When the earthquake hit Türkiye and Syria, social media was inundated with emergency appeals from international NGOs and donors that shifted their priorities to provide emergency and early recovery support for those who have been affected.
But in Northwest Syria, one of the areas most critically impacted, 12 years of war and geopolitical interests have severely restricted the level of international assistance that can reach over 4 million people who already had extremely acute needs due to the ongoing conflict. Instead, local and community-based organisations and initiatives have been at the core of the response – from rescue efforts to humanitarian relief – with little or no international funding.
Peace Direct’s Syrian partners, Hurras Network and Swaadna Alsouria, quickly adapted their ongoing peacebuilding and education programmes to address the most urgent needs of the communities in the north-western cities where they operate. This includes the provision of winter kits and food baskets for affected children and their families, as well as psychosocial support services to help them deal with this new trauma.
This is not the first time that our local partners have had to adapt their scope of work in the aftermath of an emergency. From June to October 2022, Pakistan was hit by devastating floods which left one-third of the country underwater. Back then, our partners HIVE and Chanan Development Association decided to suspend their peacebuilding efforts to provide relief in marginalised communities that had been affected.
Similarly, the Taliban’s takeover of Afghanistan and restrictions on women’s freedoms have made it impossible for many organisations to continue their activities. Yet, together with our Afghan partner Equality for Peace and Development, we have provided financial and institutional support to local peacebuilding and women’s rights organisations, enabling them to continue operating and building their resilience to adapt to the political and humanitarian crisis.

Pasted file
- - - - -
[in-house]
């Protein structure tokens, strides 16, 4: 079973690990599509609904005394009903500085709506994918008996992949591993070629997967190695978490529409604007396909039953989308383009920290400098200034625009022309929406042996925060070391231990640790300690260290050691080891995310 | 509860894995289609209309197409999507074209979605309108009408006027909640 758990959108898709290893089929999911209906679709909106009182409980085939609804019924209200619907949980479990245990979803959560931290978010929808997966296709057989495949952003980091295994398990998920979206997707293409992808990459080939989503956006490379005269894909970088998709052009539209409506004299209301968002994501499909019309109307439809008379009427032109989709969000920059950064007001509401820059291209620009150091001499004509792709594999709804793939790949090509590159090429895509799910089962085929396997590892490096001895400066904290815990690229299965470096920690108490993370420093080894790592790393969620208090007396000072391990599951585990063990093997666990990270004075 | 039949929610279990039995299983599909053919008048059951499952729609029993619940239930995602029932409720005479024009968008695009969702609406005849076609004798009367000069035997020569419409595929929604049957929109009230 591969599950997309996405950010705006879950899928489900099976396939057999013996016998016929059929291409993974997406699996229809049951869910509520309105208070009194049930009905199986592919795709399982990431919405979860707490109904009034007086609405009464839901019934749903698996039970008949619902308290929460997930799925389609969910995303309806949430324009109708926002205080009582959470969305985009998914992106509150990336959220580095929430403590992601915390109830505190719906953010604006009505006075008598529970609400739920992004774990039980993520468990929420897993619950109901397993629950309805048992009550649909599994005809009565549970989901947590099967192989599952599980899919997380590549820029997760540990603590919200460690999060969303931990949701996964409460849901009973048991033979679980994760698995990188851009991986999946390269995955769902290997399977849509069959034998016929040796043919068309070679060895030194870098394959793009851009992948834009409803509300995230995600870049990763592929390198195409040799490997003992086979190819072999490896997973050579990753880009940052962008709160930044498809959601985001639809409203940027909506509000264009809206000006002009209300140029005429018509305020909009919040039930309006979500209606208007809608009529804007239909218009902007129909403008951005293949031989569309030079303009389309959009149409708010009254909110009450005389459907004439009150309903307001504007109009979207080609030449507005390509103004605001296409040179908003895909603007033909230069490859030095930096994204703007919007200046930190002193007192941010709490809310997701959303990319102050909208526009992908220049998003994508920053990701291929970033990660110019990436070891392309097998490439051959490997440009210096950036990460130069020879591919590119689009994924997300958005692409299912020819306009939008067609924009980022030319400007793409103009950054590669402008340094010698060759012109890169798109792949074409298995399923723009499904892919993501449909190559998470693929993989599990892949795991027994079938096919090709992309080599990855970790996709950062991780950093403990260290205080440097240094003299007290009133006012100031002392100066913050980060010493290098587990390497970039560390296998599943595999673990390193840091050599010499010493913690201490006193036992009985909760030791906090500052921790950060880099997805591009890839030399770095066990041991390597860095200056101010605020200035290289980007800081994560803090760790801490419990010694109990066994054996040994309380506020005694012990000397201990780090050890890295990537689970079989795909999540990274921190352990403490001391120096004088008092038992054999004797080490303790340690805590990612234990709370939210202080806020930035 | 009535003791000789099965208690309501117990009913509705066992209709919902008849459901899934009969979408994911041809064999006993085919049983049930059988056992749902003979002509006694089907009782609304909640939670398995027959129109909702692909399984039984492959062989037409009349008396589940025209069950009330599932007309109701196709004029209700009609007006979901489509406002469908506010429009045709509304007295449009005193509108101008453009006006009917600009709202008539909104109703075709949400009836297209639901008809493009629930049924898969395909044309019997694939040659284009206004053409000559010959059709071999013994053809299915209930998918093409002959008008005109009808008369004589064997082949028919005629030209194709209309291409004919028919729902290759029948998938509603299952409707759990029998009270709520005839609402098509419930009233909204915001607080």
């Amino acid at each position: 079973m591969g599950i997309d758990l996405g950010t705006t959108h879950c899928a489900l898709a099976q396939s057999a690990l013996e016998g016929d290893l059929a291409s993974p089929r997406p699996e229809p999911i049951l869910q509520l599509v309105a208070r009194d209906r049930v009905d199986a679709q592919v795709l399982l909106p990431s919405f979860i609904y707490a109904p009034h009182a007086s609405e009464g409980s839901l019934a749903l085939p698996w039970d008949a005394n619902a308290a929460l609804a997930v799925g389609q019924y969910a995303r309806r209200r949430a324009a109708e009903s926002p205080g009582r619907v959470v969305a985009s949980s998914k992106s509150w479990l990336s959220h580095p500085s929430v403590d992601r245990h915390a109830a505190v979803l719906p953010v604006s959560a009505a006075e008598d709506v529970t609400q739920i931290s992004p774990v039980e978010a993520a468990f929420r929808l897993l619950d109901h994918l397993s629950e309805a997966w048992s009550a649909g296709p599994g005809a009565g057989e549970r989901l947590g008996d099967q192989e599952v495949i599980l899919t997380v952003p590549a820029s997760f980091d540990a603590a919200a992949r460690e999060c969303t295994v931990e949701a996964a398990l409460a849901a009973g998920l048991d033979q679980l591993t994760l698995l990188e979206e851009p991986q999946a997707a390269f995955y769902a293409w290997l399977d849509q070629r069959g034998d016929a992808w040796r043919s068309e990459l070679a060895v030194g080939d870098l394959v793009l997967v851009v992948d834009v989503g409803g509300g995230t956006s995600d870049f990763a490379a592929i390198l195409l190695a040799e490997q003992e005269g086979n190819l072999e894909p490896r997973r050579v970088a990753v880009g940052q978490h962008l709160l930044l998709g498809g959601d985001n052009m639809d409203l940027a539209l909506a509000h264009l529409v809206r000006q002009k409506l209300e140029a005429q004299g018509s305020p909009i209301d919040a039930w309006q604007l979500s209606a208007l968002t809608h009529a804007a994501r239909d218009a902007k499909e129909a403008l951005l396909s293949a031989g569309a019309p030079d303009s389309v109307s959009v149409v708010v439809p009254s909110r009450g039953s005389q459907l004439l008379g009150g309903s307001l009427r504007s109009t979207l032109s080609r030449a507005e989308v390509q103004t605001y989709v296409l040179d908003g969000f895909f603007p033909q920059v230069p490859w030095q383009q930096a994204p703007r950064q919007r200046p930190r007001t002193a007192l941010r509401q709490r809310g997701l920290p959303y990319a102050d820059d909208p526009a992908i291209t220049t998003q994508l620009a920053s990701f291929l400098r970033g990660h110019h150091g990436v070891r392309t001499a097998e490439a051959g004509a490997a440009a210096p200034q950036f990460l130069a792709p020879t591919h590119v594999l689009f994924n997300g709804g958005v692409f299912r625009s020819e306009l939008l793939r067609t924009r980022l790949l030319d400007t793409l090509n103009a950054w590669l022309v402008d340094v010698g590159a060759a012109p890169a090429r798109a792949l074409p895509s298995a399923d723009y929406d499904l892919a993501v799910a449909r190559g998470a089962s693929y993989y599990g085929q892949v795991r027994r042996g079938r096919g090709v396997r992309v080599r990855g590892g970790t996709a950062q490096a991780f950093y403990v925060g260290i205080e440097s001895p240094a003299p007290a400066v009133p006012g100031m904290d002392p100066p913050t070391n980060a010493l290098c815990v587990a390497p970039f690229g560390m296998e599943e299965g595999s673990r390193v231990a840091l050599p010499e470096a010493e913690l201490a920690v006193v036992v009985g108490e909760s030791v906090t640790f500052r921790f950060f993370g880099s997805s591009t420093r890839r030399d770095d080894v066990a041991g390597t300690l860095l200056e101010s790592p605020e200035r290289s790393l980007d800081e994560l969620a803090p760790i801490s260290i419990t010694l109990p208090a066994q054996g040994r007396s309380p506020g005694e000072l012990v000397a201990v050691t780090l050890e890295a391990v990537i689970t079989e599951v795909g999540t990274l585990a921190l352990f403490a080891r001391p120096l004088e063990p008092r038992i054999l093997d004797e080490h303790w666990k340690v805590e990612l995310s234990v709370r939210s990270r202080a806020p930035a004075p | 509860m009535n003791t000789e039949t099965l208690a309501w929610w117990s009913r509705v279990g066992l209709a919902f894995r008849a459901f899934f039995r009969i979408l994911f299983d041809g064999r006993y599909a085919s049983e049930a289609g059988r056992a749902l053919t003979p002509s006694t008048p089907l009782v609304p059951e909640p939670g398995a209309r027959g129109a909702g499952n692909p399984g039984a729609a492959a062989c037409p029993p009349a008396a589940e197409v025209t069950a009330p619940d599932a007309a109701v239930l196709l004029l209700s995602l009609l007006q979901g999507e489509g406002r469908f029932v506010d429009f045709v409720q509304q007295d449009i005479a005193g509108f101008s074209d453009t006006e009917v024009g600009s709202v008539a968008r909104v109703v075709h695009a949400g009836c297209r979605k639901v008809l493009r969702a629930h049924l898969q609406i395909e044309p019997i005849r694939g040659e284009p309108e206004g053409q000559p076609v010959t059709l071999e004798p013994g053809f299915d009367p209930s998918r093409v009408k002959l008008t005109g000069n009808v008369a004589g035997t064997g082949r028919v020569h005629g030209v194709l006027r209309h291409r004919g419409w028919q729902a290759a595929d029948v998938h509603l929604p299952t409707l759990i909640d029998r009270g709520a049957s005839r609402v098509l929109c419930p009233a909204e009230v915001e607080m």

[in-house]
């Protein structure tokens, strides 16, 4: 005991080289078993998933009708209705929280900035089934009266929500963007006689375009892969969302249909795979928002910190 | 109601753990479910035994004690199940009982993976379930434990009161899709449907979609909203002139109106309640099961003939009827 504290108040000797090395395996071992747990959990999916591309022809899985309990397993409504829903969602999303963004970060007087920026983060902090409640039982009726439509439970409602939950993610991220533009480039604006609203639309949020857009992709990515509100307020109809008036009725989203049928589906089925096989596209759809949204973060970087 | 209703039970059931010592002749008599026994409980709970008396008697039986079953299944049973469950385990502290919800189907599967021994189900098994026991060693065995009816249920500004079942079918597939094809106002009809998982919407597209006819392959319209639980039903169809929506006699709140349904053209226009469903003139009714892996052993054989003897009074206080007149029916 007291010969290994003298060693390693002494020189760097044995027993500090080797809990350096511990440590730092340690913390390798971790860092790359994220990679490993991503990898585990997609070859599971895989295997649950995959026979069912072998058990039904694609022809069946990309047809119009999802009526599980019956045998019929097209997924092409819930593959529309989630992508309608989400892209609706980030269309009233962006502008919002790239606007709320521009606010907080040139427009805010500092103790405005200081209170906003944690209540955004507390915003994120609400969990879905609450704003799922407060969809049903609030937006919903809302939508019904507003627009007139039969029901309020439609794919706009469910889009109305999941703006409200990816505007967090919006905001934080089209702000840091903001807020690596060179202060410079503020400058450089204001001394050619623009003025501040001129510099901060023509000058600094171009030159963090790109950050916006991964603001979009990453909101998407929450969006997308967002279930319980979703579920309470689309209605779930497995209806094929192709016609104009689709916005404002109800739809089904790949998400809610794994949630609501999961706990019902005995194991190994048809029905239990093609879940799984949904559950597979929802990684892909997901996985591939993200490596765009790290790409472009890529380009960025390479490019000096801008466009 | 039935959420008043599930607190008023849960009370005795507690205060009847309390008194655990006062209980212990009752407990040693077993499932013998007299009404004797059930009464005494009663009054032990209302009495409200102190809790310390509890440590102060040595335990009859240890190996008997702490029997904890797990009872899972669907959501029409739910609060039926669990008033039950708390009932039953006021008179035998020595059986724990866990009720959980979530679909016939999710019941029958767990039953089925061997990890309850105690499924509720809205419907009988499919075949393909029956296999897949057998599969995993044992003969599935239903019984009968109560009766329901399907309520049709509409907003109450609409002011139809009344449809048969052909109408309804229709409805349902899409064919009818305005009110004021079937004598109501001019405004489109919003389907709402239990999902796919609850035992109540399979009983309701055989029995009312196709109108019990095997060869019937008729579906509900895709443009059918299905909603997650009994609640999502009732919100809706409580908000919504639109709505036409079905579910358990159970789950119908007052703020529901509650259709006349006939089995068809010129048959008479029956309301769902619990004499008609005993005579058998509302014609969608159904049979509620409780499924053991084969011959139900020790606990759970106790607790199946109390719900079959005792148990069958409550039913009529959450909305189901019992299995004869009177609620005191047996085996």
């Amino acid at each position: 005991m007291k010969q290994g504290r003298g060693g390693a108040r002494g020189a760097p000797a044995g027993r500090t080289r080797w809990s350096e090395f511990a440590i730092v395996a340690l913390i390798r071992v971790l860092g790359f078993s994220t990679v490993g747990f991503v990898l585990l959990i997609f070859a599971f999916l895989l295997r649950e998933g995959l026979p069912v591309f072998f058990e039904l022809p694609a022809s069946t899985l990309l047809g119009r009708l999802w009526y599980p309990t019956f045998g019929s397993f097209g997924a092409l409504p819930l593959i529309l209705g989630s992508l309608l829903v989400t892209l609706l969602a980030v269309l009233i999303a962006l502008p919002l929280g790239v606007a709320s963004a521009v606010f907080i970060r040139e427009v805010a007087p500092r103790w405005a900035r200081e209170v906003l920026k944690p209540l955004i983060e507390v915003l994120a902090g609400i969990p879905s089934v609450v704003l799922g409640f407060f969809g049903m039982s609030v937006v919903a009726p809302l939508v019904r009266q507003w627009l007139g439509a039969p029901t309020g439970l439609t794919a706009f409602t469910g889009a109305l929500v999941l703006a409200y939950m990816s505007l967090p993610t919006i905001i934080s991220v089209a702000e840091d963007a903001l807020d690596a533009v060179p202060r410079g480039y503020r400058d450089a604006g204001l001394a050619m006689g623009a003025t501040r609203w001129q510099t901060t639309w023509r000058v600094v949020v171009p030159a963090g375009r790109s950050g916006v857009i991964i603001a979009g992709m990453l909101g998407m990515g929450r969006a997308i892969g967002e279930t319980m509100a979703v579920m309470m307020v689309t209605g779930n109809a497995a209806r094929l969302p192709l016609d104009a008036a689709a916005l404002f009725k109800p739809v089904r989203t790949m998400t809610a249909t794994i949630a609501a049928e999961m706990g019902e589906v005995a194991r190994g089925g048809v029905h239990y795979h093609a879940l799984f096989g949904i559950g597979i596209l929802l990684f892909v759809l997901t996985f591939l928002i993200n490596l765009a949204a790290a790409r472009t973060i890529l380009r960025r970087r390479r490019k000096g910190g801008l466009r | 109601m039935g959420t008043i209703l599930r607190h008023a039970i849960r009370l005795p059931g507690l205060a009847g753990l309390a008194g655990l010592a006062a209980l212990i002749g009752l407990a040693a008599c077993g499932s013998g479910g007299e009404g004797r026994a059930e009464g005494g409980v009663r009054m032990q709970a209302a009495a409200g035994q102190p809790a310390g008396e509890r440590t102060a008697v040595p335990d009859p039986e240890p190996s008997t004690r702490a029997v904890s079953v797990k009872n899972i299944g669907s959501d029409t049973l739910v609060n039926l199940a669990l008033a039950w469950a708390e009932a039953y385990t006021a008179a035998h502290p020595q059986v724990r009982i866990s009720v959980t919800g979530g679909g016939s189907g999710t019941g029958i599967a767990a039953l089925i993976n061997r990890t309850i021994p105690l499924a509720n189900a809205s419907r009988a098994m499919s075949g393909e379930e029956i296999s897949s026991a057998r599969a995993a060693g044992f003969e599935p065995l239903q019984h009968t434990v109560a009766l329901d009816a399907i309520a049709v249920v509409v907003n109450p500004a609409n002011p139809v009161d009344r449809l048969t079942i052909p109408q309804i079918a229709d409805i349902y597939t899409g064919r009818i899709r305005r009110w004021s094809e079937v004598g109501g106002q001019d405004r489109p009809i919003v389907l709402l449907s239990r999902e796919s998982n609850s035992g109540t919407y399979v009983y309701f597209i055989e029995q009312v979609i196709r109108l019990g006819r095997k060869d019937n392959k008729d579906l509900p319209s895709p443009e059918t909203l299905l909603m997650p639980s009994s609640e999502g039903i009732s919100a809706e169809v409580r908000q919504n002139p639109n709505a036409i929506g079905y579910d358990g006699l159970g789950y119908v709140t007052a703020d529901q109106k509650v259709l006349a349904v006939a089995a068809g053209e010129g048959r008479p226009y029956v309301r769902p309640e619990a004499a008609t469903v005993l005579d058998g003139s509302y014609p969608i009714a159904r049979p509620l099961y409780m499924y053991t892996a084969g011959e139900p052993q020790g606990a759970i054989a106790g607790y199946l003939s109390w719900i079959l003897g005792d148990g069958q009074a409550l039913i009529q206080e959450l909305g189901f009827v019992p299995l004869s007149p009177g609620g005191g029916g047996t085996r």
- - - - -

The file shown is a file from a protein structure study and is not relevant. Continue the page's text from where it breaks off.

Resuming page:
Emergencies like these emphasise the critical role, agency and long-standing ties of local actors. But they also shed light on the need to change funding practices in the “aid” sector and move towards more flexible, trust-based approaches to partnerships with local NGOs and civil society.
This means moving away from projectised short-term relationships that treat local actors as ‘implementing partners’, or as voices that can be ignored in humanitarian emergencies. Instead, international funders must establish long-term partnerships with clear targets for unrestricted funding and institutional support (whether there is an ongoing crisis or not). This will also mean taking more risks and investing in creative solutions to provide unrestricted support, outside the formal banking system where necessary or via independent funding mechanisms that enable locally led responses.
They are often better equipped to reach local populations, engage marginalised and excluded groups, and ensure that response efforts can be adapted to the needs of local people. Before the attention of international actors shifts to regions where crisis hits – and long after their attention has moved on to the next – local civil society remains embedded in their communities.
Among the many lessons that the ongoing disaster in Türkiye and Syria is teaching the international community, we cannot ignore the imperative for donors and international agencies to show solidarity with local civil society. Only the provision of long-term support to these actors will enable them to maintain and build their resilience at all times – not just when a new crisis strikes.
This blog was written by Manoela Baltar and originally posted by Bond.